See alsoEdit

NotesEdit

  1. ^ Orbach, Barak (2013). "What Is Government Failure," Yale Journal on Regulation Online, 30, pp. 44–56.
  2. ^ Connolly, S. & Munro, A. (1999). 'Public Choice', Chapter 8 in Economics of the Public Sector, Pearson, Harlow, Essex.
  3. ^ a b c d e f g h Julian Le Grand (1991). "The Theory of Government Failure," British Journal of Political Science, 21(4), pp. 423–442.[permanent dead link]
      • Eduardo Wiesner (1998). "Transaction Cost Economics and Public Sector Rent-Seeking in Developing Countries: Toward a Theory of Government Failure," in E. Wiesner and R. Picciotto, ed. Evaluation and Development: The Institutional Dimension, pp. 108–123. World Bank.
  4. ^ Id.
  5. ^ Coase, Ronald (1964). "The Regulated Industries: Discussion," American Economic Review, 54(2), p. 195, as quoted in Oliver E. Williamson (2002), "The Lens of Contract: Private Ordering," American Economic Review, 92(2), pp. 438–443.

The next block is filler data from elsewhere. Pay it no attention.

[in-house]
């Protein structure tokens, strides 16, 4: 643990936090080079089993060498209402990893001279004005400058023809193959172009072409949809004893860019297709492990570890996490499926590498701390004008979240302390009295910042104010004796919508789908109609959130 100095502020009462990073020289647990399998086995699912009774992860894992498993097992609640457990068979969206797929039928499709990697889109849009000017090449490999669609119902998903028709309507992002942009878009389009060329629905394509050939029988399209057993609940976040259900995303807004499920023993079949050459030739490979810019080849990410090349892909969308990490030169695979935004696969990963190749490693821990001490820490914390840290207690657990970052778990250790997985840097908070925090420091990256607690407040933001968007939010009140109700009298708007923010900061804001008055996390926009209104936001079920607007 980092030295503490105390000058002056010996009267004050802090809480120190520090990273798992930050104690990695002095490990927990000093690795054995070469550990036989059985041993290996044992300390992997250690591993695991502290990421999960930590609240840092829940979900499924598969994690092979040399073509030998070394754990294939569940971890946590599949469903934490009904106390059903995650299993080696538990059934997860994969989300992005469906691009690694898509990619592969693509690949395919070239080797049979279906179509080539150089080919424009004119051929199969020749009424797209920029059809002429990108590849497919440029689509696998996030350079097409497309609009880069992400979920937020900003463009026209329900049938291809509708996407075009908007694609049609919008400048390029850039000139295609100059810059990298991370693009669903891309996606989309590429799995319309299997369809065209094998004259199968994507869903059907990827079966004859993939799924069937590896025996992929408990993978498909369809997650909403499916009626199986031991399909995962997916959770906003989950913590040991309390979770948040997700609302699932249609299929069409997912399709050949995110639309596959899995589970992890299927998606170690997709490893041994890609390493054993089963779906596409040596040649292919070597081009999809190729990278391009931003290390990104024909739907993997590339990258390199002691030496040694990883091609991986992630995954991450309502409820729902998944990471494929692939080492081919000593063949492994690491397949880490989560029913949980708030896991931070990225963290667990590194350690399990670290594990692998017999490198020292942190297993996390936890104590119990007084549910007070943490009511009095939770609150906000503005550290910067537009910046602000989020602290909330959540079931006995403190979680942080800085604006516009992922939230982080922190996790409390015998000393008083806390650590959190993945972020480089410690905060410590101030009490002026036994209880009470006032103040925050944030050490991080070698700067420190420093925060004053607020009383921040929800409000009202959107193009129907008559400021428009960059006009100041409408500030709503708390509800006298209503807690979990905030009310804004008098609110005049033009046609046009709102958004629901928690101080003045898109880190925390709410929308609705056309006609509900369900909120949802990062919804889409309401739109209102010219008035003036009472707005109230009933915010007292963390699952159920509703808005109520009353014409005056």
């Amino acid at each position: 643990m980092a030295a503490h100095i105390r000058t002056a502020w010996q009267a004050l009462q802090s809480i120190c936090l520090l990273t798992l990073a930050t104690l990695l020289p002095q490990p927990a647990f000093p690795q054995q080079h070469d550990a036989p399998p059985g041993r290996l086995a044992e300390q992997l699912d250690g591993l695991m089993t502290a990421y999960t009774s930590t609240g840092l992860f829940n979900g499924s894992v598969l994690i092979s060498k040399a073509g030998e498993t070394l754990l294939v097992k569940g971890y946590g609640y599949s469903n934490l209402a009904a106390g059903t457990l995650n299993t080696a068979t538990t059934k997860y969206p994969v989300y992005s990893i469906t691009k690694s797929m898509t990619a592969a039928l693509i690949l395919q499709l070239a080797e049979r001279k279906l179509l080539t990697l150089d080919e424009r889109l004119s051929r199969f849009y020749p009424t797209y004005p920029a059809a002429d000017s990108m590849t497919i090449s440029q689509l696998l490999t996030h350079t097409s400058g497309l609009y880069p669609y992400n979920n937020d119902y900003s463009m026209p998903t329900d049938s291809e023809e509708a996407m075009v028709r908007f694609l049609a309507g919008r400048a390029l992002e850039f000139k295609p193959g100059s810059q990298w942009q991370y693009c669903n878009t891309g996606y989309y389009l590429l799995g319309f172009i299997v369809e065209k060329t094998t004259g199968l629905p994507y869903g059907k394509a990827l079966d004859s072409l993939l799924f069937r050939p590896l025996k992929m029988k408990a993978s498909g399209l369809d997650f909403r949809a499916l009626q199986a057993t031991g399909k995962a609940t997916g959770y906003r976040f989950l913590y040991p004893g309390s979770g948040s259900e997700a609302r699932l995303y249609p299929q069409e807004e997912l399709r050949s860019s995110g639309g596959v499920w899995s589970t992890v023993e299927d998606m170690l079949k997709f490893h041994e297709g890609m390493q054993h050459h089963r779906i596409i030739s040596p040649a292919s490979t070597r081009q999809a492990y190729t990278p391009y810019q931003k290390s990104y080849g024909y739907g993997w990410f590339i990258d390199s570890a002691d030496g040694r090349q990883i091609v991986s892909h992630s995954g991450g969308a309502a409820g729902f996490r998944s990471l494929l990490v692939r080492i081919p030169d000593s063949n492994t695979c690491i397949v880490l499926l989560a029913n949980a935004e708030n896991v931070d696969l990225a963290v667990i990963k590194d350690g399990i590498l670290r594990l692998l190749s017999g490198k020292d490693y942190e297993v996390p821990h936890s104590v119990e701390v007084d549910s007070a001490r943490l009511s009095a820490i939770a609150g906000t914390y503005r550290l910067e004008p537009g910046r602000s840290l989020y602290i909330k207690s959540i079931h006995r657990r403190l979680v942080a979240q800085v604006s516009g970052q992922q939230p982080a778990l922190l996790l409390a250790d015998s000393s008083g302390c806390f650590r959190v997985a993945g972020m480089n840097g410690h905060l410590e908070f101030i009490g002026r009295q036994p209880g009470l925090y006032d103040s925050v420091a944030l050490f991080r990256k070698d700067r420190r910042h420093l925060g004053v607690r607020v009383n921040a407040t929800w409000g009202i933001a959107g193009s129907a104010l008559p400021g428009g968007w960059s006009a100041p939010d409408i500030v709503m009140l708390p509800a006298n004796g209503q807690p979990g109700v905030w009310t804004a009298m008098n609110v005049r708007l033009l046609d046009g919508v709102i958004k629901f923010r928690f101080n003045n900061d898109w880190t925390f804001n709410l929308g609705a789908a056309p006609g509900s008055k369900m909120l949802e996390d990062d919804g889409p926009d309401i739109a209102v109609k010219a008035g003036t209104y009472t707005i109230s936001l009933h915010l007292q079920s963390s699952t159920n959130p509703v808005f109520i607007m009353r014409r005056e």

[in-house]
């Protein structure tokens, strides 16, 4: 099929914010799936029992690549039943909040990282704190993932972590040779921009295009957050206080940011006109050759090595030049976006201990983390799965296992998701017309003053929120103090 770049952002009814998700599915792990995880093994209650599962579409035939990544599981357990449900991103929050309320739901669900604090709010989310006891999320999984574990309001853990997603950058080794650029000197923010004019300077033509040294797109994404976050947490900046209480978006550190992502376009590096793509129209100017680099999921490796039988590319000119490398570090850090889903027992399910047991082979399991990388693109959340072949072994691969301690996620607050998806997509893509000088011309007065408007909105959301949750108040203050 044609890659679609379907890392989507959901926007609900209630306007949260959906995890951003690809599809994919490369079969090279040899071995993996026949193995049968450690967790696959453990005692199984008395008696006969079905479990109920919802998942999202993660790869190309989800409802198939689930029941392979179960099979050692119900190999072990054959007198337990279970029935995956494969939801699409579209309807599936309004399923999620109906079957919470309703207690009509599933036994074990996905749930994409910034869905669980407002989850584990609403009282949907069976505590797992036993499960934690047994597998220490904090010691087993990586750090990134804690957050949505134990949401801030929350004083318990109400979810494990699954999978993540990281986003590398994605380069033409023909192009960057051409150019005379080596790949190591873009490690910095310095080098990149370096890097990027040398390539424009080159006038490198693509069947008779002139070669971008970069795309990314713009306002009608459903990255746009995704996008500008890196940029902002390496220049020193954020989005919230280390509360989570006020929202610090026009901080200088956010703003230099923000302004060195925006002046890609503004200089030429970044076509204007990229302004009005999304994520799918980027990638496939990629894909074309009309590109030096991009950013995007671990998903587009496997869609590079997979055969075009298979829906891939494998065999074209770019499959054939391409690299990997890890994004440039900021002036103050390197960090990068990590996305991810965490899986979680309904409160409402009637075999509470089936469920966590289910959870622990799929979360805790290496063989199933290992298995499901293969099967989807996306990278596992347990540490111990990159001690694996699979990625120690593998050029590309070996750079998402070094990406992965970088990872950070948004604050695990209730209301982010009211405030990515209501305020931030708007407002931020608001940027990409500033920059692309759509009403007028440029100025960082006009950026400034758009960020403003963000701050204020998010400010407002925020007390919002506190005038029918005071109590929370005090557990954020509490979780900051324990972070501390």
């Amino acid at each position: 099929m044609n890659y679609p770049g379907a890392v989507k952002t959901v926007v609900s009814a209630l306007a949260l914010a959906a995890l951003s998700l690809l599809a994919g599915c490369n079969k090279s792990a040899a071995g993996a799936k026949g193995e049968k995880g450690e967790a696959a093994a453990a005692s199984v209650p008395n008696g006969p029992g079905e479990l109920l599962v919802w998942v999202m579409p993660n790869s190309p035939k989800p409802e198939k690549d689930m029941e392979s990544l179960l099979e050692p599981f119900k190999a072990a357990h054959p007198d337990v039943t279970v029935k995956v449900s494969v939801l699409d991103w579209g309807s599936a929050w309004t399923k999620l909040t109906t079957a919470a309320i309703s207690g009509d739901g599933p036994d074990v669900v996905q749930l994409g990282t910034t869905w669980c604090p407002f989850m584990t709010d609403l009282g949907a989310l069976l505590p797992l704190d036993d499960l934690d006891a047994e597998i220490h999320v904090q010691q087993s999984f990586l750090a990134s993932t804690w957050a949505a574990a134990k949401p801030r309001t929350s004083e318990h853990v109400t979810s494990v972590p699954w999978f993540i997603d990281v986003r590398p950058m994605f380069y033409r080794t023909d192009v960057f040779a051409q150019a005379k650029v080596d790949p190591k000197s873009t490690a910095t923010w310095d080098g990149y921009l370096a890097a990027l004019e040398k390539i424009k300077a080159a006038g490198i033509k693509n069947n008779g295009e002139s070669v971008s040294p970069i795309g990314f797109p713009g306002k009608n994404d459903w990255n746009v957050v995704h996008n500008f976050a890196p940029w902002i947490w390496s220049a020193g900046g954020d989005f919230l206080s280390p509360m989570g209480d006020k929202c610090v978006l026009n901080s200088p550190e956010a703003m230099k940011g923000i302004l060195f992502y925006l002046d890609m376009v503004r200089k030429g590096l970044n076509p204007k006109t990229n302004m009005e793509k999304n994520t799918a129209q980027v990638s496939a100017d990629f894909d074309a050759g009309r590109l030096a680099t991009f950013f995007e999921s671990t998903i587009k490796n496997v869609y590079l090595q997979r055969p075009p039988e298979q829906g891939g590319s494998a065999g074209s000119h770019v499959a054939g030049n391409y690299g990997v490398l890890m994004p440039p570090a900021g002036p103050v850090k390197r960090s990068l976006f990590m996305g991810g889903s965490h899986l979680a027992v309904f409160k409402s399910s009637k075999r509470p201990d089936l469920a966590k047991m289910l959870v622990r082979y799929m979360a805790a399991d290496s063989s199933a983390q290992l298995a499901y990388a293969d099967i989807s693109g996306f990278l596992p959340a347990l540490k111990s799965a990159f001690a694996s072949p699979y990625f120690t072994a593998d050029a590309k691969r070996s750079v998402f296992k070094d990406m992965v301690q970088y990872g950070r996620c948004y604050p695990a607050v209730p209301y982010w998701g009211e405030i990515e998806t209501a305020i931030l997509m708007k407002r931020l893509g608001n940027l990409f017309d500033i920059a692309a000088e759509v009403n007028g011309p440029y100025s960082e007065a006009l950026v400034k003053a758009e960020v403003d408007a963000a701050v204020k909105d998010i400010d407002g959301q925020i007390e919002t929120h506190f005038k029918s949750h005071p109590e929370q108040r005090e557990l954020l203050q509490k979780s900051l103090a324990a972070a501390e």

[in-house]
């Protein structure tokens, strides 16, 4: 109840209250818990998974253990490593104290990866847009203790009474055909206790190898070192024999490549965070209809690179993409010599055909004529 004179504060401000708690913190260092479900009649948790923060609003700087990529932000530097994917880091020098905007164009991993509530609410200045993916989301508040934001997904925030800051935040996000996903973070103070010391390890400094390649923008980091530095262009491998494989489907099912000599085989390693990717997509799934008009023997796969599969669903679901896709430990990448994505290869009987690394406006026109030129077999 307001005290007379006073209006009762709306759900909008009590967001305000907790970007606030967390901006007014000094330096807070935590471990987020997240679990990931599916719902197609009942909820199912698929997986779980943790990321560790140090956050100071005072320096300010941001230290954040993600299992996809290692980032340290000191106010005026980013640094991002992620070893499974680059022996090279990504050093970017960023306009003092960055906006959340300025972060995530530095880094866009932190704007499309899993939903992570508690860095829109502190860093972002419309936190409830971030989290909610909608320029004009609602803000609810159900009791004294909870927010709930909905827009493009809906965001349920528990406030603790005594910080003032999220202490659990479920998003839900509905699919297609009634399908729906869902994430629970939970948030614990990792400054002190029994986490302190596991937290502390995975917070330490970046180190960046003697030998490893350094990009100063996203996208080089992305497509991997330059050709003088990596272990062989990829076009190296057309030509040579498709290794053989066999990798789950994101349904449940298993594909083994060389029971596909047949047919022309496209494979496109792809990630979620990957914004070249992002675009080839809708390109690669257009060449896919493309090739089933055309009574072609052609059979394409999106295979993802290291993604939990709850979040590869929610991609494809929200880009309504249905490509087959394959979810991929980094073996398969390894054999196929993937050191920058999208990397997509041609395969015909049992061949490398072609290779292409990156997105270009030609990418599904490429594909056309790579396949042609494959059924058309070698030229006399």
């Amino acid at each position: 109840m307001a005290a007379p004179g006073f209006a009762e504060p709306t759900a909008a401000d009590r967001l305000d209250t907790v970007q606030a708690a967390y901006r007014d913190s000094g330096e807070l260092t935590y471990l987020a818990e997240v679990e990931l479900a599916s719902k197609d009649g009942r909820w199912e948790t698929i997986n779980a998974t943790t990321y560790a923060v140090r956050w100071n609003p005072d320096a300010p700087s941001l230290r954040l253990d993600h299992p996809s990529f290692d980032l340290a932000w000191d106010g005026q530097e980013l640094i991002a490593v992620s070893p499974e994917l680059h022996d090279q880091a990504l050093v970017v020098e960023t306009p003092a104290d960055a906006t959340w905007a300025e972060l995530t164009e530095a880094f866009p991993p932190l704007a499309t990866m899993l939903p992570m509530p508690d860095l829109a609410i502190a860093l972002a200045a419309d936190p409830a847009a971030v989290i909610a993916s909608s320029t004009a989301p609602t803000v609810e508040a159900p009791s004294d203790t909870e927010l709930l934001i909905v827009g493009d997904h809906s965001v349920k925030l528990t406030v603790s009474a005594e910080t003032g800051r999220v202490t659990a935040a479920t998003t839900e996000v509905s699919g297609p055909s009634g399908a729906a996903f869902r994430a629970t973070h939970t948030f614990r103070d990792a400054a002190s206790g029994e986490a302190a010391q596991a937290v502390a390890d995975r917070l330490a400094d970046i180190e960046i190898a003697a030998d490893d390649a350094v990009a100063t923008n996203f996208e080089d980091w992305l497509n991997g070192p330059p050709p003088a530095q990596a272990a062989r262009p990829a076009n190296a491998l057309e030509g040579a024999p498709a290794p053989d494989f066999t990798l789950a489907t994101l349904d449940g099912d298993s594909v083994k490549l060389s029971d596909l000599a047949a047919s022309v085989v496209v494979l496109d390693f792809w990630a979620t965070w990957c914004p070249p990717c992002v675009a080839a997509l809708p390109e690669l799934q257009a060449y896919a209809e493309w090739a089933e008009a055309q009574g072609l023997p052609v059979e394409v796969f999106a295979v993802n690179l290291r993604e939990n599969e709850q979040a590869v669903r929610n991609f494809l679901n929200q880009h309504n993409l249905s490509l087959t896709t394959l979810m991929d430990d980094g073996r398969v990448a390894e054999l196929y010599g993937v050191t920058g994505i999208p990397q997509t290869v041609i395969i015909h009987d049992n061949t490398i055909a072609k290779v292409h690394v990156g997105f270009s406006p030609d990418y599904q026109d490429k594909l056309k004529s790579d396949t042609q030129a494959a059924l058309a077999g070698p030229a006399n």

6. ^ McKean, Roland N. (1965), "The Unseen Hand in Government," "American Economic Review," 55(3), pp, 496–506.
  7. ^ • Charles J. Wolf, (1979). "A Theory of Non-Market Failure," Journal of Law and Economics, 22 (1), pp. 107–139.
      • _____ (2003). Markets Or Governments: Choosing between Imperfect Alternatives, MIT Press. Description and chapter-preview links.
      • Mrinal Datta-Chaudhuri (1990). "Market Failure and Government Failure." Journal of Economic Perspectives, 4(3), pp. 25–39[dead link].
      • Aidan R. Vining and David L. Weimer (1990). "Government Supply and Government Production Failure: A Framework Based on Contestability," Journal of Public Policy Journal of Public Policy, 10(1), pp. 1–22. Abstract.